HOW TO REMOVE A BEEHIVE

It can happen any day of the week. You step outside and hear the innocent buzzing of a bee and the next thing you know there is a swarm creating a hive in the backyard. While bees are extremely essential to the ecosystem with their pollen spreading abilities, they can also cause disruption in homes and potential safety issues.

The best thing to do if you are not comfortable in dealing with this problem is to of course contact an expert that is trained in this field to safely remove the bees and relocate them to a farm where they will be taken care of.

Understandably, sometimes this may not an option so here are some steps to take if you do decide to take on this task yourself.

STEP 1: PLAY THE WAITING GAME

If you notice a swarm, it is best to wait a day or two. Bee’s generally will take up to three days to decide if an environment is good enough for them to stay in. They will swarm and stay on any solid surface from cars to benches to walls to really anything they can house themselves on. After the third day if the swarm has not dissipated, then it is time to take action.

STEP 2: TAKE SAFETY PRECAUTIONS

If you notice a swarm, it is best to wait a day or two. Bee’s generally will take up to three days to decide if an environment is good enough for them to stay in. They will swarm and stay on any solid surface from cars to benches to walls to really anything they can house themselves on. After the third day if the swarm has not dissipated, then it is time to take action.

Once those precautions have been taken, the proper attire is needed. Generally, bees do not like dark colors or rough clothing so brighter, smooth-textured clothing is best for this job. A bee-keeper mask and gloves are necessary for the full protection of whoever decides to deal with the bees.

Not only this, make sure not to wear any kind of strong scent like deodorant or perfume as the scent may come across as

STEP 3: LOCATE THE BEES

Now that the precautions and attire has been provided in this task, it is time to locate the actual hive. Do not try and take the hive down all at once. This could cause the bees to either become aggressive as mentioned before or even relocate to another place in the same proximity.

The last thing someone taking on this job wants is to have to start the process all over again in a different part of the house or backyard.

Just like the swarms, beehives can be located anywhere from walls and chimneys to trash cans and or even outdoor pots. Any solid surface with space for the bees to create their honeycombs could be a place that they will make their new home.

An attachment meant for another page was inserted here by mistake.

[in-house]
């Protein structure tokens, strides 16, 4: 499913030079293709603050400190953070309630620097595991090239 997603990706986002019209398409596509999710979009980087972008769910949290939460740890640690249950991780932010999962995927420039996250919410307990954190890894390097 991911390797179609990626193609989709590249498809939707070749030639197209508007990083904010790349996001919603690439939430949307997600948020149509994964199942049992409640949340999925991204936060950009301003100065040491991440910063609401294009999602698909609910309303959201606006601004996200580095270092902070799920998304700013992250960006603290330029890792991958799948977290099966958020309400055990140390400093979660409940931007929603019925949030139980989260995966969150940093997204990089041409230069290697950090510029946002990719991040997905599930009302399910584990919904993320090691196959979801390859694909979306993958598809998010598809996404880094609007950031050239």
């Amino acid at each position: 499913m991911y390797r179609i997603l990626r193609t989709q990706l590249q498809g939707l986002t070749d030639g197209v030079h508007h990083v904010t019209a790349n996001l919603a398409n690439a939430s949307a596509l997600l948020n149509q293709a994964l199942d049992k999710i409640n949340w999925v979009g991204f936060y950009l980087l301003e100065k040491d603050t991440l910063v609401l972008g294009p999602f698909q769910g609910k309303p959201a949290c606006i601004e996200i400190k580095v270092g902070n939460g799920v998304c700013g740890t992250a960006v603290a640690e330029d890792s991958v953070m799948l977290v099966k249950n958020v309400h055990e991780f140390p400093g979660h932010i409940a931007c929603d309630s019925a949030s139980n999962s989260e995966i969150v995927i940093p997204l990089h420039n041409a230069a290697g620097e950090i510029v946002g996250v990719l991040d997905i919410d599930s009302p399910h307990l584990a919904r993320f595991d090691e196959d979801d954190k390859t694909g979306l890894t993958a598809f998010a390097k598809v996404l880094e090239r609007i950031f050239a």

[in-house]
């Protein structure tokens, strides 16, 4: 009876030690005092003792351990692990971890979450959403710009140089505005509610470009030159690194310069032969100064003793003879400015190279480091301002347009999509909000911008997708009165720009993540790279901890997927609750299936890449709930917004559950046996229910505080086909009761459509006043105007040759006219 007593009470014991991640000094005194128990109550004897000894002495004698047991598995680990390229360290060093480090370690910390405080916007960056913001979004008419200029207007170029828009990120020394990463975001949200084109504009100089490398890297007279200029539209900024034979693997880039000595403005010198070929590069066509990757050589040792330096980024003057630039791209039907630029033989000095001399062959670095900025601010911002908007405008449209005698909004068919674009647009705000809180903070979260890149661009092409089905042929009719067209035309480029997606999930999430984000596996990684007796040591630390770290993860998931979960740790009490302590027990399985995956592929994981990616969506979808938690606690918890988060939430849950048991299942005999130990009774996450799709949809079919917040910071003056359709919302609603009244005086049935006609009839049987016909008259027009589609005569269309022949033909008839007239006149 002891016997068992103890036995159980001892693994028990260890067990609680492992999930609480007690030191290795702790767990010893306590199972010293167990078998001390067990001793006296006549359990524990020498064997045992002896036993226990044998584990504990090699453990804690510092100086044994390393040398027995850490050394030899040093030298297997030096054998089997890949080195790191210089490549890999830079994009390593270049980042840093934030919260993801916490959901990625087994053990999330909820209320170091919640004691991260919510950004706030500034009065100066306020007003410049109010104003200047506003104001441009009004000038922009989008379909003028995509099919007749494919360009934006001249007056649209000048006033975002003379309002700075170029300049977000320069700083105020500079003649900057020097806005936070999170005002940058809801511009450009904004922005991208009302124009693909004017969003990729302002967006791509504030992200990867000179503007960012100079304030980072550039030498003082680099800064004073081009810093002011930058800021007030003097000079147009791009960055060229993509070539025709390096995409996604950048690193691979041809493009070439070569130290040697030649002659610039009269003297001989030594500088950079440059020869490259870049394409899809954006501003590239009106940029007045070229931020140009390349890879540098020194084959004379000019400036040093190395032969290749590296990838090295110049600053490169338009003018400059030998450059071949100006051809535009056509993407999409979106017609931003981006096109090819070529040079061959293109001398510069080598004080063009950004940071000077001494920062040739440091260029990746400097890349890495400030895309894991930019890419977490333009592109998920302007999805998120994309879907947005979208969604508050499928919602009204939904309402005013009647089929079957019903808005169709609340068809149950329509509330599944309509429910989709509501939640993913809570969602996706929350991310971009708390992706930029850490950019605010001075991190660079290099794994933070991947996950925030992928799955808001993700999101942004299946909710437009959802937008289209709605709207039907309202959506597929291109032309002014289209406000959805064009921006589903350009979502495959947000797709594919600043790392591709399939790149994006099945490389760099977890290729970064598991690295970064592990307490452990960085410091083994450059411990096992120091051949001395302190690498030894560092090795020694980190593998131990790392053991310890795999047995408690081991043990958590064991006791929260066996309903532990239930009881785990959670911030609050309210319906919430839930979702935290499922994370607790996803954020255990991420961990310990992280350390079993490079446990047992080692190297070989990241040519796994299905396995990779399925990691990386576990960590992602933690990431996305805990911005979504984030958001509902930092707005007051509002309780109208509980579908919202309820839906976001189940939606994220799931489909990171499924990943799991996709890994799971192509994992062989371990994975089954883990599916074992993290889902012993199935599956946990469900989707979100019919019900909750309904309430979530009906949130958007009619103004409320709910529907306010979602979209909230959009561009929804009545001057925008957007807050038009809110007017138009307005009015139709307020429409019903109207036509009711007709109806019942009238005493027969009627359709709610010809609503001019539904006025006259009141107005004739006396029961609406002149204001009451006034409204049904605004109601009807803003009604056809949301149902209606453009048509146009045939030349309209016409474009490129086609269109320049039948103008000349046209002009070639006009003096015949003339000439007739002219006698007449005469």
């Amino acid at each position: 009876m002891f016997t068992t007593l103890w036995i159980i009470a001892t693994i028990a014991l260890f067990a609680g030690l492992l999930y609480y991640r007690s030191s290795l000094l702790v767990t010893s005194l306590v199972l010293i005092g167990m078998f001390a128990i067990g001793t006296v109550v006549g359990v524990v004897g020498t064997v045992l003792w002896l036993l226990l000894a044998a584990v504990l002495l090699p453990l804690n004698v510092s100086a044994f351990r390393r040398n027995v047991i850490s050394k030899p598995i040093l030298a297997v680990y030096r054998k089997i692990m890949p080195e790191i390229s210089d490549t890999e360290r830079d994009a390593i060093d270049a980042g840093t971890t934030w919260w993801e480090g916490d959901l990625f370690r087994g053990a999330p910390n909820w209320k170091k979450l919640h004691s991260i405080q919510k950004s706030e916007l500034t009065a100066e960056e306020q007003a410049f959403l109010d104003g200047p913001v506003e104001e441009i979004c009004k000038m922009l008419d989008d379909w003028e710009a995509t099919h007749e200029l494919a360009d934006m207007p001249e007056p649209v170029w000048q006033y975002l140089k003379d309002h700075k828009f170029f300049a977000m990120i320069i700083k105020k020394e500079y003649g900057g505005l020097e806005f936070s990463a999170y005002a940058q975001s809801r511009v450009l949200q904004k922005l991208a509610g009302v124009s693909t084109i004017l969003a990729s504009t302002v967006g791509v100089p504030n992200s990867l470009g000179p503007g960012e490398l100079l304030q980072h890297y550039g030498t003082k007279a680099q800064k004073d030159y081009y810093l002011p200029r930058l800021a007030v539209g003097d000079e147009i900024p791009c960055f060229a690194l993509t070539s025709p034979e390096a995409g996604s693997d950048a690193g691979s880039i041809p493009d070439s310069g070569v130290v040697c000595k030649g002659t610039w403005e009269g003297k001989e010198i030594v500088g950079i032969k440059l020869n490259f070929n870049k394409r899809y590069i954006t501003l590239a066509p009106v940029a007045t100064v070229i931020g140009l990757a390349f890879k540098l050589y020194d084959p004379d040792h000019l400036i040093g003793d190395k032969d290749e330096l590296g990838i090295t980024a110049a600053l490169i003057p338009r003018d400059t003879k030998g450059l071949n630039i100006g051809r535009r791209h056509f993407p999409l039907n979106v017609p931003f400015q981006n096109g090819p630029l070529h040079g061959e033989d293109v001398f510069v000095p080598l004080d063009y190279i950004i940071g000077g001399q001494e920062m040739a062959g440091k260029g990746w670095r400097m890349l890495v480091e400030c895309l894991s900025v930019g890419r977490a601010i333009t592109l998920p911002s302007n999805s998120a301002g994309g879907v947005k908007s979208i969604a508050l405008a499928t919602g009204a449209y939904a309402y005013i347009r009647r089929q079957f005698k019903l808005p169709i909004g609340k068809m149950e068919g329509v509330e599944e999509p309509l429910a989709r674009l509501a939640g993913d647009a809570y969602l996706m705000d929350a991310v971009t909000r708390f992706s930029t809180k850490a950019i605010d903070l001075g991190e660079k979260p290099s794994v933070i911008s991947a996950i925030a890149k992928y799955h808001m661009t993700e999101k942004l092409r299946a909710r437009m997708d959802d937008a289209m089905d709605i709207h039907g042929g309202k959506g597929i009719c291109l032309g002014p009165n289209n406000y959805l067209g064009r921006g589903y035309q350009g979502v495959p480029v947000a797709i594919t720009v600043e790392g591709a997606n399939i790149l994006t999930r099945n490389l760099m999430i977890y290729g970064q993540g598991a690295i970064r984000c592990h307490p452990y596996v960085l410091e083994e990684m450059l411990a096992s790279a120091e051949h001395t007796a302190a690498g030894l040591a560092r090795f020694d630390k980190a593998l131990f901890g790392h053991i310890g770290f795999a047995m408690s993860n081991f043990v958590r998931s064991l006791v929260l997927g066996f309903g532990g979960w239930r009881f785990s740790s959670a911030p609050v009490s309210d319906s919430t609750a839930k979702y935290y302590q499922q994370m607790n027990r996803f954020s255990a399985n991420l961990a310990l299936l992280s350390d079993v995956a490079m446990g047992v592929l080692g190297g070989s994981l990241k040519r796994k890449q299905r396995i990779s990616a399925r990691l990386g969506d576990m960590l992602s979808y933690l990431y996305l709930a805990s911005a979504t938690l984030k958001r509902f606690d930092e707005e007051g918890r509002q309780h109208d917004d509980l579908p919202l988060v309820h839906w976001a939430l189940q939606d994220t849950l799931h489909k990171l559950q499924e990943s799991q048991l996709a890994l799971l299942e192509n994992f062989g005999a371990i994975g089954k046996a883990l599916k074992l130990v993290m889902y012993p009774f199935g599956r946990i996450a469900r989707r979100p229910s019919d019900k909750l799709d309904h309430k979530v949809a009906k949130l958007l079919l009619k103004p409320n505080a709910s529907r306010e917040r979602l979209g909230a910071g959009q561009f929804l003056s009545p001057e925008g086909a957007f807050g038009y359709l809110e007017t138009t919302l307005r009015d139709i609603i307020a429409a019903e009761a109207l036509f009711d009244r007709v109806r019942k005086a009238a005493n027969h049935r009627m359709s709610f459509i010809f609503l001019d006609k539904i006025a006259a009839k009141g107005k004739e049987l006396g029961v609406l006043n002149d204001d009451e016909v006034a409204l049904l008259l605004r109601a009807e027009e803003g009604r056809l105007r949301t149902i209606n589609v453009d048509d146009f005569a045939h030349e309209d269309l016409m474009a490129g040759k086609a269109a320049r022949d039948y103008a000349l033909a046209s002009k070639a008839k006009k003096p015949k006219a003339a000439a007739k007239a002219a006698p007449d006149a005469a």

STEP 4: CALM THE HIVE

There are numerous resources that can be used when calming the hive or removing the bees from their home with scents.

Do not use traps or insecticides when trying to calm the bees or trying to rid them from the hive. If a trap is unsuccessful, the bees could relocate as mentioned before or become aggravated which then becomes a bigger issue. When it comes to the insecticides, many of them are banned by the EPA when dealing with bees because of their important ecosystem benefits.

Bee smokers are one of the most common and easiest ways to calm bees is with the use of smoke. The smoke does not harm the bees at all and will just interfere with their sense of smell. In doing so, the bees are unable to smell their “attack” pheromones which are activated if the insects are in danger. It will hinder their ability to react and cause the bees to not attack.

STEP 5: RELOCATING THE ACTUAL HIVE

This step is one of the easiest yet most crucial parts of the whole process. After the bees and comb are completely removed it is best to contact a beekeeper or bee removal expert to relocate the hive that you have just removed.

 

Bees will automatically want to come back to their previous home and will often travel several miles to get there. For this reason it is best to relocate them several miles from their original nesting spot so that the bees don’t return and create the same problem all over again.

Generally, this part of the process is not expensive at all as the majority of the work has already been done, depending on the location of the hive of course.

STEP 6: FINAL REPAIRS

Whatever structure the bees had chosen to make their hive in, it is best to repair anything done back to normal. As said before, the last thing that anyone wants once the bees are removed is for them to come back or for a new swarm to move in.

Make sure all walls or entities have been put together properly and back to normal, and that any openings ¼ inch or larger are sealed to prevent future bees from entering.

Bees are an extremely important part of our ecosystem, but of course can be scary to deal with depending on the circumstances. Be sure to stay informed about the current trend of bees in your area and keep in mind that it is usually best to contact a professional to help with this problem to ensure that it is done both safely and correctly.

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